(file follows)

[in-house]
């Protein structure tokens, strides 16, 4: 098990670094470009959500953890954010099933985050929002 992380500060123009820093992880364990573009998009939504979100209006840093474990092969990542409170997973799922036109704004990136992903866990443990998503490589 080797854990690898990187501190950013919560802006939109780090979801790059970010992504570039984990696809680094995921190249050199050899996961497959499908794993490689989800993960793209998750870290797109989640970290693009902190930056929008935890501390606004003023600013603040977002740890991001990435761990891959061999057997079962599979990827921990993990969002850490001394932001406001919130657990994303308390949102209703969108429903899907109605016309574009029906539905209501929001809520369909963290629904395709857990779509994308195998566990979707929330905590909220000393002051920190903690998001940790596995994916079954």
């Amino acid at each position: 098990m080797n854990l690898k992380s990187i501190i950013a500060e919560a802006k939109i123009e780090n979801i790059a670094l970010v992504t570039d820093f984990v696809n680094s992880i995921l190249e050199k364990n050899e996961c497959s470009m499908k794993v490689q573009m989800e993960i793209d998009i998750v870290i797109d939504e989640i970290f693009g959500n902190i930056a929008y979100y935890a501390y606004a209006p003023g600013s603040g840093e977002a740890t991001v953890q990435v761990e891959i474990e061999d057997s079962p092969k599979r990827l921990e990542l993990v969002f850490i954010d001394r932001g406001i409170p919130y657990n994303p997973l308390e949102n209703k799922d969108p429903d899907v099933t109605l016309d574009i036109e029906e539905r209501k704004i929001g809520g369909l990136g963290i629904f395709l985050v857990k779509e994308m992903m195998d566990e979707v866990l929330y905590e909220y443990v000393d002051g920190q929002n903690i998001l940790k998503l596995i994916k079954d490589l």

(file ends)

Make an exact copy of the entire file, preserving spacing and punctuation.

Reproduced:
[in-house]
């Protein structure tokens, strides 16, 4: 098990670094470009959500953890954010099933985050929002 992380500060123009820093992880364990573009998009939504979100209006840093474990092969990542409170997973799922036109704004990136992903866990443990998503490589 080797854990690898990187501190950013919560802006939109780090979801790059970010992504570039984990696809680094995921190249050199050899996961497959499908794993490689989800993960793209998750870290797109989640970290693009902190930056929008935890501390606004003023600013603040977002740890991001990435761990891959061999057997079962599979990827921990993990969002850490001394932001406001919130657990994303308390949102209703969108429903899907109605016309574009029906539905209501929001809520369909963290629904395709857990779509994308195998566990979707929330905590909220000393002051920190903690998001940790596995994916079954």
């Amino acid at each position: 098990m080797n854990l690898k992380s990187i501190i950013a500060e919560a802006k939109i123009e780090n979801i790059a670094l970010v992504t570039d820093f984990v696809n680094s992880i995921l190249e050199k364990n050899e996961c497959s470009m499908k794993v490689q573009m989800e993960i793209d998009i998750v870290i797109d939504e989640i970290f693009g959500n902190i930056a929008y979100y935890a501390y606004a209006p003023g600013s603040g840093e977002a740890t991001v953890q990435v761990e891959i474990e061999d057997s079962p092969k599979r990827l921990e990542l993990v969002f850490i954010d001394r932001g406001i409170p919130y657990n994303p997973l308390e949102n209703k799922d969108p429903d899907v099933t109605l016309d574009i036109e029906e539905r209501k704004i929001g809520g369909l990136g963290i629904f395709l985050v857990k779509e994308m992903m195998d566990e979707v866990l929330y905590e909220y443990v000393d002051g920190q929002n903690i998001l940790k998503l596995i994916k079954d490589l």